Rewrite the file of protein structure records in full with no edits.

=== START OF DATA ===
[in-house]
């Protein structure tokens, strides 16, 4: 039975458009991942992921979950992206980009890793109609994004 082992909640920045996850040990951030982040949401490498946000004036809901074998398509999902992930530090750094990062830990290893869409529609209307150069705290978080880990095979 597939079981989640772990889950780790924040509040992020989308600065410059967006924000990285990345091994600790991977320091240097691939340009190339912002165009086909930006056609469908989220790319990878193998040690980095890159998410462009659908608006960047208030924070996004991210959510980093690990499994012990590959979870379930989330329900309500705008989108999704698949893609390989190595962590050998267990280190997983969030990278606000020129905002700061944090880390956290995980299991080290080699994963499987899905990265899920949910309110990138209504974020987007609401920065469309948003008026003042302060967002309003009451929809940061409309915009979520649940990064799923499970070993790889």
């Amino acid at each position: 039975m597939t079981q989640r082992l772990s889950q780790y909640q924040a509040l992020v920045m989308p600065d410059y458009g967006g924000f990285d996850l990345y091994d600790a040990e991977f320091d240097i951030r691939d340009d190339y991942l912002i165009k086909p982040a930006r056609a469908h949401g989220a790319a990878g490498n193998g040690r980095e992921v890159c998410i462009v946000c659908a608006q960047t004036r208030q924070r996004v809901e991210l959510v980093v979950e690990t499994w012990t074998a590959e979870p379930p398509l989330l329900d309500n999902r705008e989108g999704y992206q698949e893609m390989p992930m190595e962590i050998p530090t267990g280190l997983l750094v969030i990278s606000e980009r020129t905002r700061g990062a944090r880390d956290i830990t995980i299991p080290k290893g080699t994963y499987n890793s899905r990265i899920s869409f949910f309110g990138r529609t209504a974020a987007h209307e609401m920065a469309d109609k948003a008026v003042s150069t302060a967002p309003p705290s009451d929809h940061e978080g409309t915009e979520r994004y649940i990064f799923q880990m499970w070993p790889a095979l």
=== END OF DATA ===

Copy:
[in-house]
């Protein structure tokens, strides 16, 4: 039975458009991942992921979950992206980009890793109609994004 082992909640920045996850040990951030982040949401490498946000004036809901074998398509999902992930530090750094990062830990290893869409529609209307150069705290978080880990095979 597939079981989640772990889950780790924040509040992020989308600065410059967006924000990285990345091994600790991977320091240097691939340009190339912002165009086909930006056609469908989220790319990878193998040690980095890159998410462009659908608006960047208030924070996004991210959510980093690990499994012990590959979870379930989330329900309500705008989108999704698949893609390989190595962590050998267990280190997983969030990278606000020129905002700061944090880390956290995980299991080290080699994963499987899905990265899920949910309110990138209504974020987007609401920065469309948003008026003042302060967002309003009451929809940061409309915009979520649940990064799923499970070993790889």
């Amino acid at each position: 039975m597939t079981q989640r082992l772990s889950q780790y909640q924040a509040l992020v920045m989308p600065d410059y458009g967006g924000f990285d996850l990345y091994d600790a040990e991977f320091d240097i951030r691939d340009d190339y991942l912002i165009k086909p982040a930006r056609a469908h949401g989220a790319a990878g490498n193998g040690r980095e992921v890159c998410i462009v946000c659908a608006q960047t004036r208030q924070r996004v809901e991210l959510v980093v979950e690990t499994w012990t074998a590959e979870p379930p398509l989330l329900d309500n999902r705008e989108g999704y992206q698949e893609m390989p992930m190595e962590i050998p530090t267990g280190l997983l750094v969030i990278s606000e980009r020129t905002r700061g990062a944090r880390d956290i830990t995980i299991p080290k290893g080699t994963y499987n890793s899905r990265i899920s869409f949910f309110g990138r529609t209504a974020a987007h209307e609401m920065a469309d109609k948003a008026v003042s150069t302060a967002p309003p705290s009451d929809h940061e978080g409309t915009e979520r994004y649940i990064f799923q880990m499970w070993p790889a095979l």